With the modern trend in telecommunications moving toward the wireless communications arena and everyday consumers beginning to become increasingly involved with the use of wireless systems, the use of these transceiver stations is becoming more and more widespread. It thus becomes even more desirable to seek cost and space reductions wherever possible in the production of wireless transceiver stations.
Known patch antenna systems include three main components: a metallic region or radiating element forming the active area of the antenna, a metallic groundplane region, and a dielectric region sandwiched between the groundplane region and the radiating element. In a typical patch antenna system, all of these individual components are incorporated into a separate antenna structure and are often contained in a non-metallic enclosure to provide environmental protection and to facilitate mounting on a wall, roof, tower and/or mast.
The present invention comprises a radiating enclosure comprising a formed dielectric material sandwiched between formed conductive materials. The radiating enclosure is preferably directly connected to transceiver circuitry mounted within the enclosure through an integrated connection device.
In one aspect of the present invention, the radiating enclosure comprises a dielectric housing with an interior surface and an exterior surface, at least one radiating element attached to the exterior surface of the housing, and a groundplane material distributed on the interior surface of the dielectric housing. The radiating enclosure also preferably includes a connection device. The connection device preferably connects the radiating enclosure to the transceiver system through a controlled impedance interface.
In another aspect, the present invention also includes a method for manufacturing a radiating enclosure comprising forming a housing from a dielectric material, applying a groundplane material to the interior surface of the housing and attaching a radiating element to the exterior surface of the housing.
FIG. 1 is a diagram of a prior art transceiver system which utilizes a stand alone antenna system.
FIG. 2 is a diagram of a wireless communication system incorporating the present invention.
FIG. 3 is a cutaway perspective view of an embodiment of the present invention.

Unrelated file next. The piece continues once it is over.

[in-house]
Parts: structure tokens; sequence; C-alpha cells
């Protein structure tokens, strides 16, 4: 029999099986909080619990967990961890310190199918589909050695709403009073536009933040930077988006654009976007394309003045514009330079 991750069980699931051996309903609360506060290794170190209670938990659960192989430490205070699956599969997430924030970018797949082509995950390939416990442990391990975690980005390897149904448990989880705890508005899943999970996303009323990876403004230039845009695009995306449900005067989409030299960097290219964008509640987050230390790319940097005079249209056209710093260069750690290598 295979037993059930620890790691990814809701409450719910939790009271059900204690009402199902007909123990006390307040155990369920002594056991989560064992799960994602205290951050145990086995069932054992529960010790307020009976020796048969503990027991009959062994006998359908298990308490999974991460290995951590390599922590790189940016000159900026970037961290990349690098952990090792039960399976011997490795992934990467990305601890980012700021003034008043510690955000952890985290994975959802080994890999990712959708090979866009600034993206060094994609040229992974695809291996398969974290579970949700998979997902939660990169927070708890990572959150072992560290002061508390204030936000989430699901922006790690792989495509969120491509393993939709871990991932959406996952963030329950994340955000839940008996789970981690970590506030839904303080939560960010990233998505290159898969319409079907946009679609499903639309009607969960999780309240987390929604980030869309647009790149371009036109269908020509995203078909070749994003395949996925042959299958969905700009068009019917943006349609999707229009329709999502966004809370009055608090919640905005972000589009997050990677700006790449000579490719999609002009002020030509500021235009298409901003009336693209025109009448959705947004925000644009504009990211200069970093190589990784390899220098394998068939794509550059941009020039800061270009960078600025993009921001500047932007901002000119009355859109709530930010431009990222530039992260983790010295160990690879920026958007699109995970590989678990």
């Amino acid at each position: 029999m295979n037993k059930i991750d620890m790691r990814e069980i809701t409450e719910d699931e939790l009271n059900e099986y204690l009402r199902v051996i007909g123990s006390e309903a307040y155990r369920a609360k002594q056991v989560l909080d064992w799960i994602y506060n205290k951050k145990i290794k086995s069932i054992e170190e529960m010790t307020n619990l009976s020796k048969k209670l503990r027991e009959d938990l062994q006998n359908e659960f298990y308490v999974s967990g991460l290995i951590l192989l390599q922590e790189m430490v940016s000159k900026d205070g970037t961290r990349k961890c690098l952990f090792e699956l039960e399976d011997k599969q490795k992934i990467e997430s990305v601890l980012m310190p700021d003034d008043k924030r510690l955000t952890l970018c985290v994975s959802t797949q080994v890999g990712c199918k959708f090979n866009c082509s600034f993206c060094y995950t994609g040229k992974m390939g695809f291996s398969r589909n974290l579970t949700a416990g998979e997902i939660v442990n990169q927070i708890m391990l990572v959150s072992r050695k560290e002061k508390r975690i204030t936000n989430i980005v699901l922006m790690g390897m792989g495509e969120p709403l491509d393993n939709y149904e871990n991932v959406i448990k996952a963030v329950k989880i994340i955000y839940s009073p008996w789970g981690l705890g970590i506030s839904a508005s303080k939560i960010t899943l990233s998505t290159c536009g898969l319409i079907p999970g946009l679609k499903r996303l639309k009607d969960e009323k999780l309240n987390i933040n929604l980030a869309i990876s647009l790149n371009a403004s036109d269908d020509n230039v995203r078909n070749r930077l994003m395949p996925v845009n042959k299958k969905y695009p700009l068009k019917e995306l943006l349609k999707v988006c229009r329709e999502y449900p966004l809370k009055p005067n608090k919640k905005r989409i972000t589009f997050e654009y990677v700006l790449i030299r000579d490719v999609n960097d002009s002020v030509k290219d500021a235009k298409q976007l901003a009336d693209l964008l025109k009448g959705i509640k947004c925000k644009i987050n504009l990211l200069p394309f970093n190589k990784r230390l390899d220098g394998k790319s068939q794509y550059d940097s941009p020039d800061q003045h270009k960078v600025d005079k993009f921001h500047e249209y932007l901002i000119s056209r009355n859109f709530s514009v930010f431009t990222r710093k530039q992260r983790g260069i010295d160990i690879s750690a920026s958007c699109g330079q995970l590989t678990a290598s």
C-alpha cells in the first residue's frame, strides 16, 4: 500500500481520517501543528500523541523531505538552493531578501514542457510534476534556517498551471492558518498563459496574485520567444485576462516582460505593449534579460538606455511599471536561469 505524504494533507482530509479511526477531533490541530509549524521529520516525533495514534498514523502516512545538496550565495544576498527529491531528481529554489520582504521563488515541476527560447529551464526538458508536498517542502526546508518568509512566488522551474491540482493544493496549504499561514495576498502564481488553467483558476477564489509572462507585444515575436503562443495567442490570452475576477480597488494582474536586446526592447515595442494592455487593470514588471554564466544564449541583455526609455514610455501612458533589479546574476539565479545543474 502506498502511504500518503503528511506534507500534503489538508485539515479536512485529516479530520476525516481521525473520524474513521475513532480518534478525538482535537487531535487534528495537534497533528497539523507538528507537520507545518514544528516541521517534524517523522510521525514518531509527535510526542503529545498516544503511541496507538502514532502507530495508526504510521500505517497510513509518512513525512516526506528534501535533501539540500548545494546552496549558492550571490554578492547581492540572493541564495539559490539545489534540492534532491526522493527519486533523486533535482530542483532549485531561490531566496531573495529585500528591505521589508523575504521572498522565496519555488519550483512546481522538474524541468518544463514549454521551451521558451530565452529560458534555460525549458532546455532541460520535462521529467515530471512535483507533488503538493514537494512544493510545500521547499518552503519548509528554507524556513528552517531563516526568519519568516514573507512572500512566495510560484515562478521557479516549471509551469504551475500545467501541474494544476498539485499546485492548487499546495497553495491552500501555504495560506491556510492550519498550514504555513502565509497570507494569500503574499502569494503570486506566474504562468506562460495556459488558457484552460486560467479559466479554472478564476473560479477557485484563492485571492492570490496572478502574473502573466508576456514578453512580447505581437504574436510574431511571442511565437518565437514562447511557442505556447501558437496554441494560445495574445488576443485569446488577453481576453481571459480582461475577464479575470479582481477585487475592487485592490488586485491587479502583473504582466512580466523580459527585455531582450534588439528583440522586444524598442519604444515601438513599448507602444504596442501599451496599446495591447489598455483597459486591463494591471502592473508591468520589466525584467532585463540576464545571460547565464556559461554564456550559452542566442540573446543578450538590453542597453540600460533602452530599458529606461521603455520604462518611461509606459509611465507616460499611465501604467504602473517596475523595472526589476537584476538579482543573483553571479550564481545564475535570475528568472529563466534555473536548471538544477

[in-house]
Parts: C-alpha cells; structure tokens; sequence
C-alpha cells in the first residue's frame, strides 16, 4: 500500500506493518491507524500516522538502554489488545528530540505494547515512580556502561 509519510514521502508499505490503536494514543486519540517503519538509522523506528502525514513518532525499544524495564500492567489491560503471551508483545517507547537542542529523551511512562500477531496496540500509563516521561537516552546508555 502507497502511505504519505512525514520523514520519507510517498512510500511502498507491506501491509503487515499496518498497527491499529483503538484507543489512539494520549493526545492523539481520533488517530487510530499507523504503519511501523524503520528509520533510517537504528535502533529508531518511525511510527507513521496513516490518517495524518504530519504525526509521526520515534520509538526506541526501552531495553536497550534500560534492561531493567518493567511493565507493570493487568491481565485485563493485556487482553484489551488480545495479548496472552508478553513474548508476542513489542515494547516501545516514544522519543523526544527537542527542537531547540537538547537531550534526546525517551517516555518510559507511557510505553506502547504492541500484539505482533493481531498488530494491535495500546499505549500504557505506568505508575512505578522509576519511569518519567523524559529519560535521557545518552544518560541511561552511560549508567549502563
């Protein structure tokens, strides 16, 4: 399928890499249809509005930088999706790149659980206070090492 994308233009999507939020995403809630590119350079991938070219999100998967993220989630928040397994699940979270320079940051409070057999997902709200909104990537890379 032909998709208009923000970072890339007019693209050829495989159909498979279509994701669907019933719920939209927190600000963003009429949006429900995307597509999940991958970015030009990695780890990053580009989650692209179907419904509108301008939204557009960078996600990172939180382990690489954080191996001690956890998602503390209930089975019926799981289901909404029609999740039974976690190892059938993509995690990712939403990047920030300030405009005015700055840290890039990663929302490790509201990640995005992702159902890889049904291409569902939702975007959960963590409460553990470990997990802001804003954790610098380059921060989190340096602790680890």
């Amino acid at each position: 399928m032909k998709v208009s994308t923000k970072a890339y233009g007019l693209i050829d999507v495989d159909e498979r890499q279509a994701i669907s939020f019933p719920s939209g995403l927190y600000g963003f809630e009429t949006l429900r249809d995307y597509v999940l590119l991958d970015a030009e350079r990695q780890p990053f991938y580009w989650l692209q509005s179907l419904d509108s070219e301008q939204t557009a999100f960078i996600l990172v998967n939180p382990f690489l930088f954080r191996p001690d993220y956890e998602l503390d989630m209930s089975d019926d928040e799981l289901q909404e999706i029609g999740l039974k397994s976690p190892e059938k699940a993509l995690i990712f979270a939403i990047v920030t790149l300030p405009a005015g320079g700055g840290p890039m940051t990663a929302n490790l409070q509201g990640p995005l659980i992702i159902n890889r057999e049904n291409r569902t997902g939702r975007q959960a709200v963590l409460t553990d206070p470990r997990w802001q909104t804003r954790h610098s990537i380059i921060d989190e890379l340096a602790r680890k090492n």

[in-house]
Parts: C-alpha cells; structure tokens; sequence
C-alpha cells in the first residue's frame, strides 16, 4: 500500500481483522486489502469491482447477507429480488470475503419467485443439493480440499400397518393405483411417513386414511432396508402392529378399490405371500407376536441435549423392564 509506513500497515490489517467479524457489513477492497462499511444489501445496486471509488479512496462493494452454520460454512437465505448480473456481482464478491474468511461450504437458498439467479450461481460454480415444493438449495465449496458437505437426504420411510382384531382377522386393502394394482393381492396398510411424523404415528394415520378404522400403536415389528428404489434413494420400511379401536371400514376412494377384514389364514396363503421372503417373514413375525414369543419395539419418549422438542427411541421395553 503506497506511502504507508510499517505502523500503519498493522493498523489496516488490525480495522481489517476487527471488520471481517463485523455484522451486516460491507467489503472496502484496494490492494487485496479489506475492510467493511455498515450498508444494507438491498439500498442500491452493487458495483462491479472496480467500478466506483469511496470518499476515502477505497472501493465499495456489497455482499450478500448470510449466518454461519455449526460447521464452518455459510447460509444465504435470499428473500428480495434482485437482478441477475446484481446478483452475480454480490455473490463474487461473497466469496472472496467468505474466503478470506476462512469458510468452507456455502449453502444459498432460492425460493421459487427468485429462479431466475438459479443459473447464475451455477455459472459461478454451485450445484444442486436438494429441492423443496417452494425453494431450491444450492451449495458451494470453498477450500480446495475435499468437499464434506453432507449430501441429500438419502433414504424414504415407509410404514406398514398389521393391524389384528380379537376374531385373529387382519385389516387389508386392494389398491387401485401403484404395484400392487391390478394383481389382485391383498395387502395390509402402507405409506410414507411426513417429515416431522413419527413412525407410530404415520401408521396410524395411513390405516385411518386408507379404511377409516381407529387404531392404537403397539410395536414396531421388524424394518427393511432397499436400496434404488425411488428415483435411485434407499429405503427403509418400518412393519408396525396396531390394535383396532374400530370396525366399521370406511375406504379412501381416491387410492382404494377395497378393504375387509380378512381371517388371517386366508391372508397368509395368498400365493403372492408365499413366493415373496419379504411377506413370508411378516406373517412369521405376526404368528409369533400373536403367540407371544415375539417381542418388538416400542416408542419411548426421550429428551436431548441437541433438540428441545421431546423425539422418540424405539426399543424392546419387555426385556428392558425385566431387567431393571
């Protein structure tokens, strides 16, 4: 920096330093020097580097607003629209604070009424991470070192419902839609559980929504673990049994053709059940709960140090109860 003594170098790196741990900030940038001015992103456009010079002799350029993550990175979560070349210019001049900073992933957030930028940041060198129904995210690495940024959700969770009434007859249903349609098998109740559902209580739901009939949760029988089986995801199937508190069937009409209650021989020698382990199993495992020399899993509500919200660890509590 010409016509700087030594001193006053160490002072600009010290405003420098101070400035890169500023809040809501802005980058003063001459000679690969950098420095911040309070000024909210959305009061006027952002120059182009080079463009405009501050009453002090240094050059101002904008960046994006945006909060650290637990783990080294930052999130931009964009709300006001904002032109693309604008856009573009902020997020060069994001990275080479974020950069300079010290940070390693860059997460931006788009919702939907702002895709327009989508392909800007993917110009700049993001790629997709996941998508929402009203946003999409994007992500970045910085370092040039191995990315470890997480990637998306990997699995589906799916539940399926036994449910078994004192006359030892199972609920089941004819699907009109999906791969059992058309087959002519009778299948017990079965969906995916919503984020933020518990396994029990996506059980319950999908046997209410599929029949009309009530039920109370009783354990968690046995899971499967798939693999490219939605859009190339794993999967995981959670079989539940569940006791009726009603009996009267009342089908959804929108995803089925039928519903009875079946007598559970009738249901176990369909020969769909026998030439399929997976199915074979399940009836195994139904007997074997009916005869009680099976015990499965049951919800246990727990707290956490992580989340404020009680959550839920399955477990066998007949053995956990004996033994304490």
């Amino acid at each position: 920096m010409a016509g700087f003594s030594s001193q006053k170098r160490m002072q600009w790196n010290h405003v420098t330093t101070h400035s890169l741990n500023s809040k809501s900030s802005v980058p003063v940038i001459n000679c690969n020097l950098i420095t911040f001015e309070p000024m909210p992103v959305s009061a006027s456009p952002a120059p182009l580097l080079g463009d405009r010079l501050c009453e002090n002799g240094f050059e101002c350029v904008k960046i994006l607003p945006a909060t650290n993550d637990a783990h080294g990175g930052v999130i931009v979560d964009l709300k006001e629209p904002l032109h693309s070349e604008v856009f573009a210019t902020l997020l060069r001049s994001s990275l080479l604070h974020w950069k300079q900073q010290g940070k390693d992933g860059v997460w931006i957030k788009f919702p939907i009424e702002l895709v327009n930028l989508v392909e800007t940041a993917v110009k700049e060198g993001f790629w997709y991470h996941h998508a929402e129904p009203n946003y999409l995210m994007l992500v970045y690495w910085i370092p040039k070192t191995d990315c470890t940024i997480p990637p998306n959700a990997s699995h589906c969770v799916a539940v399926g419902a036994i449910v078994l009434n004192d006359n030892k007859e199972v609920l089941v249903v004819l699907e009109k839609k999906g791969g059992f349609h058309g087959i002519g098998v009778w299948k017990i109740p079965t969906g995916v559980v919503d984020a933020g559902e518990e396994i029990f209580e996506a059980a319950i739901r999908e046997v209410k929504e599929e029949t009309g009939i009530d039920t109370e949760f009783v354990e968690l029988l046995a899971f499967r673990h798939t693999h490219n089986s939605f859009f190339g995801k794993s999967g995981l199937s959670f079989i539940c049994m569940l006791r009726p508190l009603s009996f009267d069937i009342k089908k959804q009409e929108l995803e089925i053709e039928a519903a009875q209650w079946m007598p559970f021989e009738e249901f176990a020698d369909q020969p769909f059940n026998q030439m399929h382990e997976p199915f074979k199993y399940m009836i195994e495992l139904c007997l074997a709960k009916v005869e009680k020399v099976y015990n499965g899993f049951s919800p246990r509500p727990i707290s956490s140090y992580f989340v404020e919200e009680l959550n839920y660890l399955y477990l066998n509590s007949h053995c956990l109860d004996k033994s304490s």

FIG. 4 i a perspective view of a transceiver embodying the present invention with the transceiver housing open.
FIG. 5 is a perspective view of a connection device of the present invention.
FIG. 6A is a partial cross sectional view of a transceiver embodying the present invention.
FIG. 6B is a sectional view of FIG. 6A along section line 6B—6B.
FIG. 7 is a cross section of a transceiver embodying multiple radiating elements in the same radiating enclosure.
Referring now to the drawings, FIG. 1 depicts an example of a known wireless transmission system 10 as is known in the wireless communications industry. This system utilizes a transceiver unit 12 and antenna 14. A local hard-wired telephone network 18 including a switchboard 20 is set up in a particular building or within a particular company. This network of phone and data communications lines link the individual phones and computers together with physical transmission lines such as copper twisted pair phone lines, fiber-optic lines or an alternate type of hard wired communications link. While communicating within the local network 18, data or voice signals never leave the confines of the local hard wiring. However, if someone within the local network 18 needs to communicate with someone outside the network, they must have access to a local service provider. With a wireless local loop system as that depicted in FIG. 1, the hardwiring between the local network and the phone company is eliminated and in its place is put a transceiver 12 and antenna 14. The transceiver 12 takes the voice or data information that is generated by someone within the local network 18 and converts it into a radio frequency signal which can be wirelessly broadcast. The antenna 14 serves to launch the signal generated by the transceiver 12 and capture some of the signal emanated by the local phone company 16. By increasing the effective gain of the antenna 14, a greater range can be achieved. The service company 16 has a transceiver and antenna system to convert the radio signals back to a form that can be transmitted along a hard wired distribution network. The transceiver 12 and antenna 14 receive information being broadcast from the service company 16 so that a two way communication system is in operation between the users in the local network 18 and all those linked to the service company's network 16.